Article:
Guest author: Mark Ingwer, PhD, is a consumer psychologist and the managing partner of Insight Consulting Group, a global marketing and strategy consultancy specializing in market research and consumer insights. He has 25 years experience applying his blend of psychology, marketing, and industry acumen to helping companies optimize their brand and marketing strategy based on an in-depth understanding of their customers. He is the author of the book “Empathetic Marketing” published by Palgrave, May 2012.
In consumer business strategy –branding, advertising, public relations, or product development and design– understanding and addressing the emotional human needs continuum is not as simple as choosing a need and force-fitting it to your product and message. Businesses that seek to create superior products and experiences need to learn how to do a better job of empathizing with consumer needs.
distinguish itself from its giant competitor. We conducted consumer deep-dive research with 14 families with children of varying ages, selected to provide a diverse participant mix representing the typical park visitor population. We followed these families around the park observing their moods and behaviors, and discussed with them their thoughts and impressions as they experienced the parks. Essentially, we wanted to know what was really at play during a family vacation.
- We all take vacations to escape daily life or to reconnect with loved ones. To experience thrills different from everyday life. To provide children new experiences that they’ll take with them into adulthood. To leave our routines behind. Some people find it hard to detach from the world of work (smartphone addicts, raise your hands) but we tell ourselves, if only for a few days or weeks, we have to.
Vacations satisfy our need for pleasure, which is a commodity in a culture that refuses to slow down and smile every once in awhile. Just look at Americans’ attitudes toward downtime. Vacation days in America are miniscule compared to our European friends.
So what happens in these few weeks when we supposedly escape and let work pile up in our inbox? In the context of emotional needs, a destination theme park can mean a lot more to its patrons than they can readily articulate. It’s not about the fun theyexpe rience, but rather the function of the fun for the family’s growth and sustenance.
- One might think that the two parks are locked in a win-lose competition for Sunshine State vacationers and their children, but that’s not necessarily true.
- Many families, especially with children of different ages, go to both parks. At one time, however, the theme parks offered discernibly different atmospheres. One of our interview subjects put it best: “Disney is like sitting by a stream. Universal is like going rock climbing.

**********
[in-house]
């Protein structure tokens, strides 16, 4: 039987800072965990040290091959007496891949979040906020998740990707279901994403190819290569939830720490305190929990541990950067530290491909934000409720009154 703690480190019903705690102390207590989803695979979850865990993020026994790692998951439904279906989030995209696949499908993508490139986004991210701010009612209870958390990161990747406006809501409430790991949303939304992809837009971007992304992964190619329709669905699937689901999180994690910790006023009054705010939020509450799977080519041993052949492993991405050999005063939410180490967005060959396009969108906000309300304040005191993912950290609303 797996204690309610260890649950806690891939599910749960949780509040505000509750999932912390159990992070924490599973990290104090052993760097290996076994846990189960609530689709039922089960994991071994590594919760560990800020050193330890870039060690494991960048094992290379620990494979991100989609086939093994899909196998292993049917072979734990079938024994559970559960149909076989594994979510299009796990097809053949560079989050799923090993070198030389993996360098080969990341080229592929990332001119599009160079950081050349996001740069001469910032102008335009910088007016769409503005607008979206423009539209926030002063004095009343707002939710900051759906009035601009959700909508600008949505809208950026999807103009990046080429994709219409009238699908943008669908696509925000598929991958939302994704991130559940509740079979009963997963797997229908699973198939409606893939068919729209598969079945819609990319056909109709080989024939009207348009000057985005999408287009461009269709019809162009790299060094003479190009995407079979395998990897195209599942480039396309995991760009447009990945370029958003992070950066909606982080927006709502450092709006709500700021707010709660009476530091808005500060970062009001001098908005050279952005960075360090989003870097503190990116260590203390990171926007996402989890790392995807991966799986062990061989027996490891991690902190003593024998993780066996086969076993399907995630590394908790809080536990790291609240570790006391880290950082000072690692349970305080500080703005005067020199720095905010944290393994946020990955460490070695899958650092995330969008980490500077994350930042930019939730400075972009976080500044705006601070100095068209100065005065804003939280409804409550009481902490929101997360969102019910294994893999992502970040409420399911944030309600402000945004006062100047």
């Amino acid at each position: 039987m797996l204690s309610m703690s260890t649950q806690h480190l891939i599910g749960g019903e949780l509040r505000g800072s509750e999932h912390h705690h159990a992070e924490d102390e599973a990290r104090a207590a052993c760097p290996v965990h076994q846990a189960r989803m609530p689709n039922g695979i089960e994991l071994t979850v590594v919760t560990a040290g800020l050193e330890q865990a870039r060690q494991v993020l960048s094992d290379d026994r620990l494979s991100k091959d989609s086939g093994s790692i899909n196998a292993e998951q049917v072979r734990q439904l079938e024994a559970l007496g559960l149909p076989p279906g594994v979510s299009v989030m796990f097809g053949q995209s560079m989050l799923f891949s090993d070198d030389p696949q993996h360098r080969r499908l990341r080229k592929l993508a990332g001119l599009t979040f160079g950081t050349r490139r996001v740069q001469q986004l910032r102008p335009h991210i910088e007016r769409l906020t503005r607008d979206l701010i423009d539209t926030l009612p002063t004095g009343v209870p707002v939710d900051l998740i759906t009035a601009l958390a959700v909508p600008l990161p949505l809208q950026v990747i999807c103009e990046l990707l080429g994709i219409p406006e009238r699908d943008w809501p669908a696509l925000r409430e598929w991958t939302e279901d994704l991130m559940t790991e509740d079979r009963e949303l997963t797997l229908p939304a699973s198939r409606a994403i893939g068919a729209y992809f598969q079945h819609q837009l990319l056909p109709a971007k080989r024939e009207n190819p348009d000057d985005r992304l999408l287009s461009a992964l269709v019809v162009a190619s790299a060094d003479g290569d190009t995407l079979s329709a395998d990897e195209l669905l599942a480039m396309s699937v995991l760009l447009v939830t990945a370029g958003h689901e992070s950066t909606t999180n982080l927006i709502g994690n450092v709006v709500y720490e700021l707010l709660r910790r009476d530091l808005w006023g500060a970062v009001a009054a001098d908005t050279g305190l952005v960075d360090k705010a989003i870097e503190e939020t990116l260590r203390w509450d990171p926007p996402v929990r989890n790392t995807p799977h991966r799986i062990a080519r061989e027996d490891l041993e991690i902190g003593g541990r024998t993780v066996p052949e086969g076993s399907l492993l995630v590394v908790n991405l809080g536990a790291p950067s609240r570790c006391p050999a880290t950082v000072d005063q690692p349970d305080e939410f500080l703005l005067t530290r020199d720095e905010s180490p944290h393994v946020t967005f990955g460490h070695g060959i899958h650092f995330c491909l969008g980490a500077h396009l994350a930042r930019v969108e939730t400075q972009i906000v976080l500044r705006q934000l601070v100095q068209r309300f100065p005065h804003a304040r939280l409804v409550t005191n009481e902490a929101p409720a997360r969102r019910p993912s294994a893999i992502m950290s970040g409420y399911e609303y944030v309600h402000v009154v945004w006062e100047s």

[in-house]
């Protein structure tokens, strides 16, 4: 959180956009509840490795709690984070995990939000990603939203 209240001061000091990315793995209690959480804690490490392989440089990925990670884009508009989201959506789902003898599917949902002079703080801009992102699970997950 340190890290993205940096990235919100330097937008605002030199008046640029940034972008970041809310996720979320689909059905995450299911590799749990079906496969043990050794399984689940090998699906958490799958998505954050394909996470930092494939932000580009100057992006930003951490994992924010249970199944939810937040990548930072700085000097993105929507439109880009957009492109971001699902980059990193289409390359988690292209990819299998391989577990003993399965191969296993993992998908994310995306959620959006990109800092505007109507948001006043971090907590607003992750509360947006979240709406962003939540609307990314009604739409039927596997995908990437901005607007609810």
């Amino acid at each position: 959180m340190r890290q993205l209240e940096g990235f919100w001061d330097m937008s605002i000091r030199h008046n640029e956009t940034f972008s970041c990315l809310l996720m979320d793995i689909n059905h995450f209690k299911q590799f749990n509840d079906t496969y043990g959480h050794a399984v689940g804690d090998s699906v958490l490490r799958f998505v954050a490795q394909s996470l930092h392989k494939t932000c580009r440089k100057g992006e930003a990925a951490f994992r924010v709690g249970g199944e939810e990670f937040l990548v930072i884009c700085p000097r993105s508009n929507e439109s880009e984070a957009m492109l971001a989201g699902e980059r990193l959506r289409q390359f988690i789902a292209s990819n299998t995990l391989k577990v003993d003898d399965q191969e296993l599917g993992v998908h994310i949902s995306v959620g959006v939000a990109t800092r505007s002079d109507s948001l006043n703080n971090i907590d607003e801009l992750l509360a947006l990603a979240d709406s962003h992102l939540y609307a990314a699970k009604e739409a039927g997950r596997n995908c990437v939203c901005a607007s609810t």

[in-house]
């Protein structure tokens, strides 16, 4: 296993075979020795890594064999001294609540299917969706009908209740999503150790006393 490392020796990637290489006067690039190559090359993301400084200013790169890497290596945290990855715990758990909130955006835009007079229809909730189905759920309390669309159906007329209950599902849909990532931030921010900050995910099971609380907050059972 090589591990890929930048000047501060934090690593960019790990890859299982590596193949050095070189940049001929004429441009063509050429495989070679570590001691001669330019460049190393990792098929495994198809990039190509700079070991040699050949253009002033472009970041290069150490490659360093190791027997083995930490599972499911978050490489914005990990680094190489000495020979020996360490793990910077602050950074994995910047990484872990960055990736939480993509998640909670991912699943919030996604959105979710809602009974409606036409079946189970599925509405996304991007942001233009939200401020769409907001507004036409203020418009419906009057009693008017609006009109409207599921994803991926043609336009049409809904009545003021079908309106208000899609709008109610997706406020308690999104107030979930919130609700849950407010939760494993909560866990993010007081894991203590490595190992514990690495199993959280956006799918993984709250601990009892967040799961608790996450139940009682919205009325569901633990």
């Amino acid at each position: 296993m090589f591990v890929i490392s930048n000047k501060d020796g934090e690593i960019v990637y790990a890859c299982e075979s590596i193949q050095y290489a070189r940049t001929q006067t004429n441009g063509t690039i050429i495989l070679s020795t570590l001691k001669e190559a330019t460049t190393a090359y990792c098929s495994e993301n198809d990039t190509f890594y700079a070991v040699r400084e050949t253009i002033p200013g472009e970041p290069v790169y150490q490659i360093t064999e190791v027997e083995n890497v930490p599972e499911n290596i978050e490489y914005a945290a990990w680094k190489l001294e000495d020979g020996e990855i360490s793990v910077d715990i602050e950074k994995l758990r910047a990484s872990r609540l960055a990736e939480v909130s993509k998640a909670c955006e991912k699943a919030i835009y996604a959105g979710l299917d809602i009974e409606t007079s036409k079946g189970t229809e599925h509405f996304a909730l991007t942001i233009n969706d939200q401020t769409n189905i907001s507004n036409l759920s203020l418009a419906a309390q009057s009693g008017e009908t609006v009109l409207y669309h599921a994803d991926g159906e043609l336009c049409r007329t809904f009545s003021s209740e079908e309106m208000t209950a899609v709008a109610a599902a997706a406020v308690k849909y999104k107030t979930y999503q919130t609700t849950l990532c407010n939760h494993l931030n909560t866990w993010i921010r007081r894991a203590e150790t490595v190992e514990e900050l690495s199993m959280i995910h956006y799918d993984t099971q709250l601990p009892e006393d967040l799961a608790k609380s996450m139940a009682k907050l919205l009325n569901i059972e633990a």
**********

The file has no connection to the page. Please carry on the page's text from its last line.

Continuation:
Both are enjoyable, both are nature, but with one, you’ve got more of that nervous adrenaline rush. Our researchers and I spent days observing how this participant’s analogy was on the money. The polarity of experiences is perhaps why some vacationers visit both parks.
Who doesn’t enjoy a little relaxation mixed in with action on their vacations? At the time, Universal and Disney mirrored the needs continuum. However, this has changed. They aren’t merely high-end amusement resorts that offer different sets of thrills for families. They’re helping families satisfy polar psychological needs for their children.
Remember, young people, from toddlers to teens, have conflicting sentiments, with a desire for the security of connectedness pulling them in one direction and a desire for the adventure of independence pulling in another. At the time of our research, the Walt Disney World experience appealed to their desires for security, safety, and closeness.
It is a child’s and a family’s rite of passage. It has always offered an undeniably fantastic experience that feeds children’s imaginations. But generally speaking, its essence nurtures a younger child’s connection in a safe and fantastic world. Disney is the quintessential “mother” archetype.
- We found that Universal Studios, on the other hand, appealed to older children and their families’ desire to explore, to be curious, and to interact with the world around them, through which they gain a sense of mastery and accomplishment. By developing and solidifying this sense of autonomy, children develop self-esteem and understanding of personal agency. Universal Studios was perceived as edgier and more adventurous—generally more stimulating and intellectually challenging. No longer was Universal just the more exciting cousin of Disney. Instead, it was an amusementpark that satisfied its visitors’ needs for individuality and independence in ways Disney wasn’t designed to do.